Using profane language and working in an investment bank may seem as apt a combination as wearing a stetson and rounding up cattle. But....
If you get it right, you can end up looking like Jamie Dimon – who earlier last week insisted there was ‘no bullsh*tting’ about the London Whale. If you get it wrong, you can end up looking like Mel Gibson in the midst of a meltdown.
These are the golden rules for workplace profanity:
1. Assess the culture
Cursing is a very context-dependent activity, said Oliver James, the psychologist and author of a new book on office politics. 'If you’re watching a football match, there will be a lot of swearing and it’s entirely appropriate to swear', said James. 'The same often applies on the trading floor. But I suspect, swearing in a commercial law team would not be approved of at all'.
2. Swear about issues, not individuals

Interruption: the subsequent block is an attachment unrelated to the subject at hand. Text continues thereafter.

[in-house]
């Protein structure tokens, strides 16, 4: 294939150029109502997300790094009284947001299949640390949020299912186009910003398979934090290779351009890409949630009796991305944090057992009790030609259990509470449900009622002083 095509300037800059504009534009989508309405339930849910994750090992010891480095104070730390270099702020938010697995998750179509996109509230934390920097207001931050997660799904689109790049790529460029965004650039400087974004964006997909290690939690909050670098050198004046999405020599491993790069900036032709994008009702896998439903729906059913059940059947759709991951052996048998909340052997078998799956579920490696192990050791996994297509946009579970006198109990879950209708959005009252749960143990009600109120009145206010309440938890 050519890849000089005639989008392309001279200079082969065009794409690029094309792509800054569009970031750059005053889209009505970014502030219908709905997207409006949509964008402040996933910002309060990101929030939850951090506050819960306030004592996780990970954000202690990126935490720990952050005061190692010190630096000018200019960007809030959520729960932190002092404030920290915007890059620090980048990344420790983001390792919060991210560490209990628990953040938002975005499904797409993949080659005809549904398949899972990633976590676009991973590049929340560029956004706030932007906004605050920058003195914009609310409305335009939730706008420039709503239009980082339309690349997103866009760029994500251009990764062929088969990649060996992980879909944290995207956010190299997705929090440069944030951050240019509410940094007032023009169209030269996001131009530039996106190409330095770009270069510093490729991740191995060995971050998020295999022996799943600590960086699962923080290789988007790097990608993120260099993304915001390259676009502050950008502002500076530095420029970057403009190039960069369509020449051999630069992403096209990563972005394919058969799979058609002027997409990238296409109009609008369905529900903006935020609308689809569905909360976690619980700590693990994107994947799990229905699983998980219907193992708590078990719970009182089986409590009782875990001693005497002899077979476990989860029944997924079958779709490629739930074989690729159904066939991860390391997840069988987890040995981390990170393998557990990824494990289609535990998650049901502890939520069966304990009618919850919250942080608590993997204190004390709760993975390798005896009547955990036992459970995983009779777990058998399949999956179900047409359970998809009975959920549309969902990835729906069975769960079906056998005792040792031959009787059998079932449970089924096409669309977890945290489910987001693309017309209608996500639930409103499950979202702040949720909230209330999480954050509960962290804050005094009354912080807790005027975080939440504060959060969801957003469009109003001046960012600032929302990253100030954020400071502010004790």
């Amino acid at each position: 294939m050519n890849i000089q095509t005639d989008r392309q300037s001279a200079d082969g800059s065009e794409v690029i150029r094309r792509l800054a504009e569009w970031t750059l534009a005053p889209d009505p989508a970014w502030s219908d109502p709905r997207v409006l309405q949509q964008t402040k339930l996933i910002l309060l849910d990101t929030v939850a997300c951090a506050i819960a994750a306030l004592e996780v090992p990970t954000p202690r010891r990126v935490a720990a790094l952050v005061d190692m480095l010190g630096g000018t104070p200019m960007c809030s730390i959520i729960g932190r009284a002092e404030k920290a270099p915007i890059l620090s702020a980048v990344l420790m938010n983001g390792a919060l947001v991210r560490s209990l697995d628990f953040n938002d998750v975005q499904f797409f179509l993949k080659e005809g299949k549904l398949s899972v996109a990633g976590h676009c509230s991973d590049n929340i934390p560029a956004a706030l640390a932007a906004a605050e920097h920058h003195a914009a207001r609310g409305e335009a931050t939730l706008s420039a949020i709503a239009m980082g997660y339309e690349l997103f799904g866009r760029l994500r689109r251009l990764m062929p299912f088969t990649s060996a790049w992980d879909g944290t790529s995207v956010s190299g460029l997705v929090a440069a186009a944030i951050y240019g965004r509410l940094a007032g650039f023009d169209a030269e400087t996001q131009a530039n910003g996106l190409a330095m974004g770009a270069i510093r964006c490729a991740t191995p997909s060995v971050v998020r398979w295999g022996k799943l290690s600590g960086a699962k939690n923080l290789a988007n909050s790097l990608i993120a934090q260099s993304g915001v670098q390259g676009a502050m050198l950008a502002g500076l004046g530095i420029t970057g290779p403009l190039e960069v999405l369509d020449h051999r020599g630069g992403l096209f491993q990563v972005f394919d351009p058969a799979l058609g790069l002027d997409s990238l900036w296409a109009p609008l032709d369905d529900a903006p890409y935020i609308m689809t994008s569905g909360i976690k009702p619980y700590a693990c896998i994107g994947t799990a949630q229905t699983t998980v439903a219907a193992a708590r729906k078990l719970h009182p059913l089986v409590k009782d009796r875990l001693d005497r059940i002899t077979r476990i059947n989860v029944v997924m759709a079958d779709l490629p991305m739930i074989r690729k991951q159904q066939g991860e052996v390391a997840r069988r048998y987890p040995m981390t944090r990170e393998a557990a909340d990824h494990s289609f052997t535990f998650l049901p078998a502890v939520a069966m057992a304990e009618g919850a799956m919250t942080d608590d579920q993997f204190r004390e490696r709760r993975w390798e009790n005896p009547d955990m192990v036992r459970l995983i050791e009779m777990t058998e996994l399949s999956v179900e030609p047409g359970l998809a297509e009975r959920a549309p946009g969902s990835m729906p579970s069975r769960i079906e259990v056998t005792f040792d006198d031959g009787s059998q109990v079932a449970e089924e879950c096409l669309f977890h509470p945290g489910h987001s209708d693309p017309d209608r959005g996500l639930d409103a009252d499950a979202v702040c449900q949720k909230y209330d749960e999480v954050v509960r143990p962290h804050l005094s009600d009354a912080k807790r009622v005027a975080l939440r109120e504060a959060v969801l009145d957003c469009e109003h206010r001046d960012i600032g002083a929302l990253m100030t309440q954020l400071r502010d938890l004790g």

Dimon’s profanity was used to rebuff the suggestion that the Bruno Iksil affair was covered up. This constitutes acceptable swearing, said Roy Cohen, a New York City careers coach and author of the Wall Street Professionals’ Survival Guide.
'You can refer to situations using a swear word, but never refer to individuals using a swear word', said Cohen. 'If you’re dealing with an issue that’s somewhat contentious or dramatic then using a swearword can emphasize your conviction and intensity'.
Hit the link below to access the complete eFinancialCareers article: